First of all, you need to think about the amount of broad leaf weeds presently in the pasture. Once you get a good stand of clover started it greatly limits what you can do to control weeds in the future. In situations with a lot of weeds you may choose to work on the weeds this year and plant clover next year.
Secondly, the fescue or other grasses need to be grazed fairly close so the newly “broadcasted” clover seed can hopefully get in contact with the soil. Close grazing is also helpful to allow the new clover seedling space to grow once it germinates.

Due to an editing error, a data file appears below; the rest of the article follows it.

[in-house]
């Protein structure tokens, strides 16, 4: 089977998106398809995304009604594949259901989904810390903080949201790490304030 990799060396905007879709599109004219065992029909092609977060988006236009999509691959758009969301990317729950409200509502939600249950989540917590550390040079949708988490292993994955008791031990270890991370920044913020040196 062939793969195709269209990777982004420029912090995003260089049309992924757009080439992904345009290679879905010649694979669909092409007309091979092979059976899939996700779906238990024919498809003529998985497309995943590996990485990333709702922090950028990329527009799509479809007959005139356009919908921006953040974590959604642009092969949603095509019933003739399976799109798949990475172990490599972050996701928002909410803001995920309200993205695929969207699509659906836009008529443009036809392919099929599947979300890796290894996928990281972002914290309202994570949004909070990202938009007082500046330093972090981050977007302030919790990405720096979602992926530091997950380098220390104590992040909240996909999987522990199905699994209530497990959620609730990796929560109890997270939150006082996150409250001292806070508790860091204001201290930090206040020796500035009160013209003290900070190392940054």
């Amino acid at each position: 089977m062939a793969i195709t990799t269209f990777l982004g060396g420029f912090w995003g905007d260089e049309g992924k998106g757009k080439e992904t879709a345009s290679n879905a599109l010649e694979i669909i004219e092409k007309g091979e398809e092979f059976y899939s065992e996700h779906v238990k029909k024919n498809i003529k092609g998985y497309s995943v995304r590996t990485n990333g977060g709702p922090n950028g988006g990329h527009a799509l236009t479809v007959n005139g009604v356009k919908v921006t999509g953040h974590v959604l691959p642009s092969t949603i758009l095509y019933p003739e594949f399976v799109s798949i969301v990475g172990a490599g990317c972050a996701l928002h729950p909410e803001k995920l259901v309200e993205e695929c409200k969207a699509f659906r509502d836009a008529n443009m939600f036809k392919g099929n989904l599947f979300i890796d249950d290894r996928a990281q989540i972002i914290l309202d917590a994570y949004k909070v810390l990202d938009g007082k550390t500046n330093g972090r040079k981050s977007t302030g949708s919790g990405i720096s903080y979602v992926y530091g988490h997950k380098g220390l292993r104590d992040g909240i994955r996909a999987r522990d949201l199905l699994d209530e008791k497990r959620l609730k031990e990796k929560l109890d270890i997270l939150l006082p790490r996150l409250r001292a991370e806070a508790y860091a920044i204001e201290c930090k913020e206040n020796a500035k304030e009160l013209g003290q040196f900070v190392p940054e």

The third thing to keep in mind is that, it is recommended to leave the livestock on the pasture being over seeded so they can help trample the seed into the soil with their hooves. Here in North Georgia the freezing/thawing action of the soil also helps get the seed lightly covered with soil.
This time of the year, we recommend broadcasting seeding 3-4 pounds/acre of a white clover such as “ladino” to over seed pastures. For more details or questions about improving pasture quality call the Walker County Extension Office at 638-2548.
Norman Edwards is coordinator of Walker County Extension Service.